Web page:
Measure R Independent Taxpayers Oversight Committee of Metro Meets Thursday

Screen_shot_2010_06_03_at_6.58.19_AM.pngImage: Metro.net

You’ll remember in April, while discussing the obscure Independent Citizens’ Advisory and Oversight Committee (ICAOC), I mentioned the start-up of the Measure R Independent Taxpayers Oversight Committee was impending.

The hold up was the appointment of the three Committee members. Measure R dictates the panel shall be made up of retired judges, with one appointment each by the Mayor of Los Angeles, the County Supervisors and the "other cities" of the county (similar to the way Board seats are divided).

The Committee members are:

  • Justice Candace Cooper (appointed by L.A. Mayor Villaraigosa)
  • Judge Richard Kolostian (appointed by the "other cities")
  • Judge Robert W. Parkin (appointed by the L.A. County Supervisors)

June 3rd the Committee has its first meeting in the Metro Board Conference Room, starting at 1:30 p.m.

One of the first tasks the Committee members face is appointing the members of its advisory panel. Measure R states the members shall consist of at least one representative, and not more than two, of the following professions or areas of expertise:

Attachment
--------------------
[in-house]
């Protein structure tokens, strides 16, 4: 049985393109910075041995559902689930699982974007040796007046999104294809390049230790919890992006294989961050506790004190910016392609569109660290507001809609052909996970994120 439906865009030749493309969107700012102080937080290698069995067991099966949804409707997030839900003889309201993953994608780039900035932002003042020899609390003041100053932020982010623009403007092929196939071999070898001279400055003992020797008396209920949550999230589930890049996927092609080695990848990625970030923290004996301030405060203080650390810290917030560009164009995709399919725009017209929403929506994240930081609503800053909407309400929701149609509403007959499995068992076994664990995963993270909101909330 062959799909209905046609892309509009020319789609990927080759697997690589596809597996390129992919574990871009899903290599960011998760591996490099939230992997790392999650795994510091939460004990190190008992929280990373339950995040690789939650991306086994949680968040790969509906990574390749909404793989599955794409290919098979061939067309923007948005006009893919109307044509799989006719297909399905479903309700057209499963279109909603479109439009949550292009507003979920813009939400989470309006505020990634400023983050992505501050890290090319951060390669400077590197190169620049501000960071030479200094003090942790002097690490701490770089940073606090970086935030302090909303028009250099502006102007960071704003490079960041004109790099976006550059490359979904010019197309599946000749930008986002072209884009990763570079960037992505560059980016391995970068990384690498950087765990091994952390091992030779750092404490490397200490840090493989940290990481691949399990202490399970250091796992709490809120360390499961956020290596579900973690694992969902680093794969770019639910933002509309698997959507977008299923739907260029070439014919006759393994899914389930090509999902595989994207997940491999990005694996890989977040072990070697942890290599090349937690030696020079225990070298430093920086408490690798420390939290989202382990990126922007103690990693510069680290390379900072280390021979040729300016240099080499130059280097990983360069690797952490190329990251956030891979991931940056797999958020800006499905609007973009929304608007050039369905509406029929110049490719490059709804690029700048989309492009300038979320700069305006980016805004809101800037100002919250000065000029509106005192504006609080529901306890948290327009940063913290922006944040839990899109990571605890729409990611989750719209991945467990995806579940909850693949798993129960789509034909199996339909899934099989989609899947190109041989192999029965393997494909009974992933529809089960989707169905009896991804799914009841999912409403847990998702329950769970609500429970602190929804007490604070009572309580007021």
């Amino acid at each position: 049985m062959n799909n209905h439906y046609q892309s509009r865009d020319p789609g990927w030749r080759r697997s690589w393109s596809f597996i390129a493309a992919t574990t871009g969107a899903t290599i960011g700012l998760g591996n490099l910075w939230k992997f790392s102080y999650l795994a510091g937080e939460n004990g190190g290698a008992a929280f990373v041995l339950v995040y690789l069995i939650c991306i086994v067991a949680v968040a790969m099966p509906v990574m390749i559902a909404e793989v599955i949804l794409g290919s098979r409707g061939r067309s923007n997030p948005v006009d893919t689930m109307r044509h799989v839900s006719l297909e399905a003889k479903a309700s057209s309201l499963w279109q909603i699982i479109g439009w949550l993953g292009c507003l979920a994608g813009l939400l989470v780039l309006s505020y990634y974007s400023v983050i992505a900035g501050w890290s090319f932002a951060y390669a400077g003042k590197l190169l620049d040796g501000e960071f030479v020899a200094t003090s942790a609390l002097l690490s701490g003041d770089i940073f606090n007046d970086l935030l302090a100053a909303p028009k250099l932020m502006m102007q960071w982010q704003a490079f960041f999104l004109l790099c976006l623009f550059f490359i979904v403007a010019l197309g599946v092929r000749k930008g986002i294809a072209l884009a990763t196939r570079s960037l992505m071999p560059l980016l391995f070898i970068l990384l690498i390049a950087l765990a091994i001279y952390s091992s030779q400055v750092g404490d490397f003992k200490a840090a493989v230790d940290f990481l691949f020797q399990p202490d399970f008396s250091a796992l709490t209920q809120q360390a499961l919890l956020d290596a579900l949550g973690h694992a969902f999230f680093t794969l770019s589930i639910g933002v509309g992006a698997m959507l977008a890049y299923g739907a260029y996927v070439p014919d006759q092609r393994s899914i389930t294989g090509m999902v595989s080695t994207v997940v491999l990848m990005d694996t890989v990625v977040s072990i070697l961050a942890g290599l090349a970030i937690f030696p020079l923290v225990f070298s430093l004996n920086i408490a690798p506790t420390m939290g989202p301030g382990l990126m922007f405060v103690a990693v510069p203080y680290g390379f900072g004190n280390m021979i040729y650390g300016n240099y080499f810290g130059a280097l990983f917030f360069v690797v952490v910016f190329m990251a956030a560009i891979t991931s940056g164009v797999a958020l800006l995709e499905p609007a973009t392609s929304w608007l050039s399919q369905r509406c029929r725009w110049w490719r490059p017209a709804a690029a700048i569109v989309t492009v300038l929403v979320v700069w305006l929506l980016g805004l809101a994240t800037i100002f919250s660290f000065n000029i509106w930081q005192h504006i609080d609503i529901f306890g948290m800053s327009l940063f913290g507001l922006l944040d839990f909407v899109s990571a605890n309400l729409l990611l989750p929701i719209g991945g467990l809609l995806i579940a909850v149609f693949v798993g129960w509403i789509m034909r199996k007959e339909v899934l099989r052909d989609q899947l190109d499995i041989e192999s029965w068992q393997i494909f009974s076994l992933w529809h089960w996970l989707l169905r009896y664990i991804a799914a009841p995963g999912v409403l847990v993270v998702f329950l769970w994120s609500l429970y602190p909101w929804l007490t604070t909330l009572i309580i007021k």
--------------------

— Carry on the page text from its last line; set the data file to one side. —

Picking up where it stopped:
a. Construction trade labor union representative

b. Environmental engineer or environmental scientist

c. Road or rail construction firm project manager

d. Public and private finance expert

e. Regional association of businesses representative

f. Transit system user

The staff report gives a good overview of the Committee’s purpose and other legal type stuff.

Evidently much like the aforementioned ICAOC, this body was seen as being a selling point for the voters. I guess having retired judges gives it an aura of authority and impartiality. Such is the way policy often zigs and zags, shaped as much as anything by perceptions and political realities.

  • Well there’s potentially a big difference between an environmental engineer and an environmental scientist, isn’t there? Seems like the advisory committee is pretty well-stocked with folks holding shovels, while relatively under-represented are the users and community folks who have shown themselves to be quick-study lay transit planners.

    And transit advocates? Forget it. They cause too much trouble. Too much money is at stake.

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